Something that Doesn’t Exist: Andrey Kurkov (Ukraine)

The Pillars of Hercules: Ian Sansom (UK)

A Tale of Two Bookshops: Juan Gabriel Vásquez (Colombia)

Leitner and I: Saša Stanišić (Bosnia)

All that Offers a Happy Ending is a Fairy Tale: Yiyun Li (China)

If You Wound a Snake: Alaa Al Aswany (Egypt)

Desiderium: The Accidental Bookshop of Nairobi: Yvonne Adhiambo Owuor (Kenya)

Snow Day: Michael Dirda (USA)

Dussmann: A Conversation: Daniel Kehlmann (Germany)

La Palmaverde: Stefano Benni (Italy)

A Bookshop in the Age of Progress: Pankaj Mishra (India)

Intimacy: Dorthe Nors (Denmark)

Bohemia Road: Iain Sinclair (Wales)

My Homeland is Storyland: Elif Shafak (Turkey)

Ali Smith talks about the “detritus” we find in books while the essay from Dorthe Nors is arguably the most personal. The essay involves a troubling incident with a nasty bookseller (Dorthe, if you read this, she was probably a frustrated writer). In Elif Shafak’s essay My Homeland is Storyland, she recalls her grandmother being an “amazing storyteller” with the stories all beginning “once there was, once there wasn’t.”  This opening line matches the contradictions in the author’s childhood.

A few essays illustrate how politics can impact bookshops. While much of Andrey Kurkov’s essay focuses on Bukinist in Ukraine, he gives us a different vision of the ever-topical subject of bookshop survival:

I can clearly remember the time of transition to a new order: in 1991, the stark contrast between grocery shops, with their empty shelves and arrogant, ill-mannered employees, and bookshops, where the bewildered staff stood before shelves full of Soviet literature which was of no use to anyone anymore. Bookshops were the first victims of the crisis. They closed meekly and without protest, without even trying to fight for their survival.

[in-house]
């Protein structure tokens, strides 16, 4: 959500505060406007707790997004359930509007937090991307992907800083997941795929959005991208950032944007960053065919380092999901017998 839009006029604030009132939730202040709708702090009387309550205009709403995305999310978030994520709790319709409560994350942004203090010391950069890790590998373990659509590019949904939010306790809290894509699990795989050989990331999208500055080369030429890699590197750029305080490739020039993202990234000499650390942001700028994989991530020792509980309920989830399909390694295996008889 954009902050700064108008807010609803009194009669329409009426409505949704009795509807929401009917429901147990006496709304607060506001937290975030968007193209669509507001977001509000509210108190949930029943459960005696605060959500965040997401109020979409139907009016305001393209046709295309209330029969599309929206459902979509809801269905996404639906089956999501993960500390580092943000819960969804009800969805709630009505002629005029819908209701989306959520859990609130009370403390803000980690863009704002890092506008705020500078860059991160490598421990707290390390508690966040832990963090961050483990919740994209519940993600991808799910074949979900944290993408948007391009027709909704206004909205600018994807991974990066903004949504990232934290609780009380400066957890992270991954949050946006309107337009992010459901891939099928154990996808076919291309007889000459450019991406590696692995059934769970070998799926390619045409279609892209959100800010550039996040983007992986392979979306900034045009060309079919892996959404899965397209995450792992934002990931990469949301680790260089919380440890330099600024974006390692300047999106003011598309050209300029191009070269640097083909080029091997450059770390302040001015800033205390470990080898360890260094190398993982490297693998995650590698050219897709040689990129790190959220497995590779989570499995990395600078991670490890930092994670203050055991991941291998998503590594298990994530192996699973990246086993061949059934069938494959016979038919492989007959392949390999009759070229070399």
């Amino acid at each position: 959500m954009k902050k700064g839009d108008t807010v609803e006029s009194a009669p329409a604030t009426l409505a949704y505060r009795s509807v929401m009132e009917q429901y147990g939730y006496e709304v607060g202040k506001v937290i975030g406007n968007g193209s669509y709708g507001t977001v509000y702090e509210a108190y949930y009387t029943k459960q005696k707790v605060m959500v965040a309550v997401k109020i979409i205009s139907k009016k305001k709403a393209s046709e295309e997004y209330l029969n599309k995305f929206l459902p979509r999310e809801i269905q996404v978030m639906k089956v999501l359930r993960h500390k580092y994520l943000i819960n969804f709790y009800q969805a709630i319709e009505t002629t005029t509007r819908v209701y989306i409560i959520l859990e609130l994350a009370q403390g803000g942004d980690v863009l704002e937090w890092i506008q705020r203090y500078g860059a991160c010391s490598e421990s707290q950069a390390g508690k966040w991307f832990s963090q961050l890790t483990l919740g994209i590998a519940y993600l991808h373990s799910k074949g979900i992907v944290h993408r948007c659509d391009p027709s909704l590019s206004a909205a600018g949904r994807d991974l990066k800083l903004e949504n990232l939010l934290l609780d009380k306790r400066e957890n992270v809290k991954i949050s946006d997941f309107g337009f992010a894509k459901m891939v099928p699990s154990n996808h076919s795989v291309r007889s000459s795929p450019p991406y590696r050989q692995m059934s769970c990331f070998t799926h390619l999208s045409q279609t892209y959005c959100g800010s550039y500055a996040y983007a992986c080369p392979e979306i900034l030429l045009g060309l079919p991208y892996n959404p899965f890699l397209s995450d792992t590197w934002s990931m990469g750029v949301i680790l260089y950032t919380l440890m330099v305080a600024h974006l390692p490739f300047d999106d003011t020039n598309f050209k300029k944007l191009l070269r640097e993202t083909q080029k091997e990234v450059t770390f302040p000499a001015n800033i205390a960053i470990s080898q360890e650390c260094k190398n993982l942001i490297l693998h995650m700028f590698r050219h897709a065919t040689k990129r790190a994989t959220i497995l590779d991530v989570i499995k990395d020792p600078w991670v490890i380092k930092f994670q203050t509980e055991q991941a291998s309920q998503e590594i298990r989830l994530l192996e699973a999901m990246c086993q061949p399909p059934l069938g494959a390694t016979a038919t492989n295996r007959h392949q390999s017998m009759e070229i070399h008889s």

In Alaa Al Aswany’s essay If You Wound a Snake, it’s the twilight of Mubarak’s rule in Egypt, and the author attends a book signing attended by readers and a few Agent Provocateurs minglers.  In Desiderium: The Accidental Bookshop of Nairobi, Yvonne Adhiambo Owuor describes returning to Nairobi which is in a period of “delirium of reconstructive surgery” and the hunt for a much-loved bookshop from childhood.

Yiyun Li grew up unaware that “there was such a thing as a bookshop.” Later comes the chaos of Beijing and books kept behind counters or in glass cases.  Finally in a bookshop, Yiyun Li encounters a great mystery behind a sign: “Foreign Visitors Not Allowed.”  This essay reinforces how lucky we are to have libraries, bookshops or just the ways and means to buy books.

In Pankaj Mishra’s essay A Bookshop in the Age of Progress, he notes that the word ‘bookshop’ meant a place you could buy school textbooks with “some variety offered by mobile bookshops subsidized by the Soviet Union.” When the author finally visits a real bookshop, he longs to be the sort of customer who can afford the wonderful books he sees stocked on the shelves.